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Speeches & Testimony


Speeches & Testimony

Case Testifies on Hawaii's Small Business Recovery Needs

The Congressman spoke about the continued recovery House Small Business Committee

During a House Small Business Committee Member Day hearing, U.S. Congressman Ed Case spoke about the continued recovery needs of Hawaii's small businesses and tourism industry. His full committee testimony is available online and below: 

Member Day Testimony to the Small Business Committee

Chairwoman Velázquez, Ranking Member Luetkemeyer and members of the Committee:

Thank you for the opportunity to share my thoughts with the Committee on two critical issues: (1) the continuing impacts of COVID-19 on Hawaii small businesses; and (2) the need to ensure our small businesses are fully included in our nation’s recovery.

Because Hawaii’s largest industry is tourism and hospitality, our economy and small businesses have been especially hard hit by COVID-19 related stay-at-home orders and travel restrictions. Hawaii’s unemployment rate was one of the lowest in the nation at 2.6% before COVID-19. It quickly peaked at 23.5% during the height of the pandemic, and today Hawaii’s unemployment remains the highest in the nation at 8.1%.

This economic crisis has had a profound impact on Hawaii’s small businesses, which are the lifeblood of my state. Prior to the COVID-19 pandemic, Hawai‘i had 135,567 small businesses, roughly 1 business for every 10 people. Although it’s difficult to pinpoint the exact number of small businesses we lost due to the pandemic, late last year Yelp estimated that well over a thousand businesses in Hawai‘i permanently closed because of the pandemic. Sadly this includes Hawai‘i institutions with long roots in the community, like Loves Bakery, Likelike Drive-in and many more.

This impact would have been significantly worse if it wasn’t for the decisive action taken by this Committee. Your hard and ingenious work to create new programs like the Paycheck Protection Program provided a lifeline for thousands of businesses in Hawai‘i. I also want to commend the Committee for remembering our immigrant and underbanked communities and ensuring they were not being left behind. This has been critical in Hawai‘i, a state with unmatched ethnic diversity.

However, segments of small business in Hawaii and throughout our country were not effectively targeted and still desperately need additional assistance. These  include our restaurants and live event operators who, despite rounds of Paycheck Protection Program and Economic Injury Disaster Loan Program assistance, need additional funding for the Restaurant Revitalization Fund and increased access to the Shuttered Venue Operators Grant program.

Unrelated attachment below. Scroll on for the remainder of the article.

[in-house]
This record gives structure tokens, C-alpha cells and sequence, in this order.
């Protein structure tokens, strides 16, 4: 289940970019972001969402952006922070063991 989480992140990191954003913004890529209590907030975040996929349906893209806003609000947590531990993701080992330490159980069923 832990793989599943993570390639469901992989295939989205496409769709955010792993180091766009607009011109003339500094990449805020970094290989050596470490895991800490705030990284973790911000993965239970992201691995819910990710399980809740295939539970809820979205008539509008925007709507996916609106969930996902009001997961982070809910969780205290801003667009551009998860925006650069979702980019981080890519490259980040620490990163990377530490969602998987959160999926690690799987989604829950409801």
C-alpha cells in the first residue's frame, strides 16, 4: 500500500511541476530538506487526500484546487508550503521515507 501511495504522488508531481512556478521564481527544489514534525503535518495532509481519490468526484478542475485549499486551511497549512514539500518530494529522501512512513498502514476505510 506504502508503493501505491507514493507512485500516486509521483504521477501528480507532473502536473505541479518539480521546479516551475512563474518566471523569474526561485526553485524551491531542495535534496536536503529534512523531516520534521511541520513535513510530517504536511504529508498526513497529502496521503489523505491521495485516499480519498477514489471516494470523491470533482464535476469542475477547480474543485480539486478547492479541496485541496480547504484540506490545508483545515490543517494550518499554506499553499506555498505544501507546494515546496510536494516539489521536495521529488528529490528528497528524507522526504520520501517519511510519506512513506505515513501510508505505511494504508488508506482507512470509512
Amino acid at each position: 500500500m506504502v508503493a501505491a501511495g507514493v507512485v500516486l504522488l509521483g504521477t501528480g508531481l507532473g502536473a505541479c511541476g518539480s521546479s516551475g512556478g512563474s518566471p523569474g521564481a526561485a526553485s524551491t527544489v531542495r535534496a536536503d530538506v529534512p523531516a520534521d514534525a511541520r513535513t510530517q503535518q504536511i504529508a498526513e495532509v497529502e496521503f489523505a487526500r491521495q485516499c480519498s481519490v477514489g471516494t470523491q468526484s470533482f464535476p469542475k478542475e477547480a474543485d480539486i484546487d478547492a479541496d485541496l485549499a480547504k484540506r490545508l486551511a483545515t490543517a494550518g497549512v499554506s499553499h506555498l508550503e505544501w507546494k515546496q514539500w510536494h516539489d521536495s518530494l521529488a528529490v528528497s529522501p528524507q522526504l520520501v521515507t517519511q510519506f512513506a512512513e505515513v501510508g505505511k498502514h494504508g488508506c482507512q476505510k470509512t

The nearly $80 billion requested by restaurants from the $28.6 billion Restaurants Revitalization Fund shows the desperate need of an industry struggling to recover. Because Hawai‘i small businesses are some of the most diverse in the nation, with a majority of these businesses being minority-owned businesses, many were approved for Restaurants Revitalization Fund assistance only to have that funding precipitously halted by court action. We should honor our commitment to these small businesses and look to pass Congressman Blumenauer’s Restaurant Revitalization Fund Replenishment Act, of which I am a cosponsor.

I have also spoken to many small business owners that support the hospitality and live events industry yet were left out of the Shuttered Venue Operators Grant program. While I understand the challenge in defining this industry, if we continue to leave out those that support the live entertainment industry, such as the audio-visual rentals, specialty entertainment services and more, we’ll neglect a critical component of the hospitality sector.

Lastly, as we work towards a comprehensive infrastructure package, Congress must include assure that our small businesses are fully included in this once-in-a-generation investment. In particular, we must ensure that small business contractors, including Super 8(a), 8(a), HUBZone and Woman- and veteran-owned businesses, have meaningful and enforceable set-asides. This will require continued oversight and focus, but it is a critical component to helping small businesses in all of our districts truly recover from the COVID-19 pandemic.

In closing, thank you for your leadership and work in helping provide relief to our nation’s small businesses that are struggling to survive the unprecedented disruption of the COVID-19 pandemic. Without your decisive action over the past year and a half, many more small businesses would have shut their doors. I look forward to continuing to work with you on behalf of our nation’s small businesses as we continue to transition from survival to recovery.